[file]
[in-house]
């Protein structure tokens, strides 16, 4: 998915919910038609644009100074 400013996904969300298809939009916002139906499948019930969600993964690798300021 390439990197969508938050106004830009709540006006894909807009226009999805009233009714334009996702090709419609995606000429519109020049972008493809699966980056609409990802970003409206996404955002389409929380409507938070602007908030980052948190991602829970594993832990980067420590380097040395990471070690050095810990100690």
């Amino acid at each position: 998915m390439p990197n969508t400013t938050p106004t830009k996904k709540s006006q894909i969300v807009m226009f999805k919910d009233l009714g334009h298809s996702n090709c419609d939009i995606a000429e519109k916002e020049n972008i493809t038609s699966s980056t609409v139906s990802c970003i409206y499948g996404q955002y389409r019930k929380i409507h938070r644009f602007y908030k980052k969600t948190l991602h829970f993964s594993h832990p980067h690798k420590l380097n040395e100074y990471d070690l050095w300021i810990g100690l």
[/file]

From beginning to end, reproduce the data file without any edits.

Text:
[in-house]
């Protein structure tokens, strides 16, 4: 998915919910038609644009100074 400013996904969300298809939009916002139906499948019930969600993964690798300021 390439990197969508938050106004830009709540006006894909807009226009999805009233009714334009996702090709419609995606000429519109020049972008493809699966980056609409990802970003409206996404955002389409929380409507938070602007908030980052948190991602829970594993832990980067420590380097040395990471070690050095810990100690």
């Amino acid at each position: 998915m390439p990197n969508t400013t938050p106004t830009k996904k709540s006006q894909i969300v807009m226009f999805k919910d009233l009714g334009h298809s996702n090709c419609d939009i995606a000429e519109k916002e020049n972008i493809t038609s699966s980056t609409v139906s990802c970003i409206y499948g996404q955002y389409r019930k929380i409507h938070r644009f602007y908030k980052k969600t948190l991602h829970f993964s594993h832990p980067h690798k420590l380097n040395e100074y990471d070690l050095w300021i810990g100690l």